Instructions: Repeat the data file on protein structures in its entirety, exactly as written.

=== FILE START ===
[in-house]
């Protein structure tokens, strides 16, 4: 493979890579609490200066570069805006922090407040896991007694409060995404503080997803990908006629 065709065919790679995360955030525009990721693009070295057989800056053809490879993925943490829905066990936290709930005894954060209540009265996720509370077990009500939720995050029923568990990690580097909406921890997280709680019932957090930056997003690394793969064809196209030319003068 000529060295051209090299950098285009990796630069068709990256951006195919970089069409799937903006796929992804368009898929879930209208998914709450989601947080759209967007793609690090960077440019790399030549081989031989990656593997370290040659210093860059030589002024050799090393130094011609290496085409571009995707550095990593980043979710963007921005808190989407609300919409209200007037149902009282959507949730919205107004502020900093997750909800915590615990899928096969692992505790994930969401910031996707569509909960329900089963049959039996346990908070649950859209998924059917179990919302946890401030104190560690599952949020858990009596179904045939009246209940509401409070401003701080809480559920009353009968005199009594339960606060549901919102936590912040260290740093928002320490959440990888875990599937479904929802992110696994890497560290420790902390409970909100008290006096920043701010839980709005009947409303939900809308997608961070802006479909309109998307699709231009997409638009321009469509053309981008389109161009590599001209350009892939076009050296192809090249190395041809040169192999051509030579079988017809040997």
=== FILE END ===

[in-house]
């Protein structure tokens, strides 16, 4: 493979890579609490200066570069805006922090407040896991007694409060995404503080997803990908006629 065709065919790679995360955030525009990721693009070295057989800056053809490879993925943490829905066990936290709930005894954060209540009265996720509370077990009500939720995050029923568990990690580097909406921890997280709680019932957090930056997003690394793969064809196209030319003068 000529060295051209090299950098285009990796630069068709990256951006195919970089069409799937903006796929992804368009898929879930209208998914709450989601947080759209967007793609690090960077440019790399030549081989031989990656593997370290040659210093860059030589002024050799090393130094011609290496085409571009995707550095990593980043979710963007921005808190989407609300919409209200007037149902009282959507949730919205107004502020900093997750909800915590615990899928096969692992505790994930969401910031996707569509909960329900089963049959039996346990908070649950859209998924059917179990919302946890401030104190560690599952949020858990009596179904045939009246209940509401409070401003701080809480559920009353009968005199009594339960606060549901919102936590912040260290740093928002320490959440990888875990599937479904929802992110696994890497560290420790902390409970909100008290006096920043701010839980709005009947409303939900809308997608961070802006479909309109998307699709231009997409638009321009469509053309981008389109161009590599001209350009892939076009050296192809090249190395041809040169192999051509030579079988017809040997």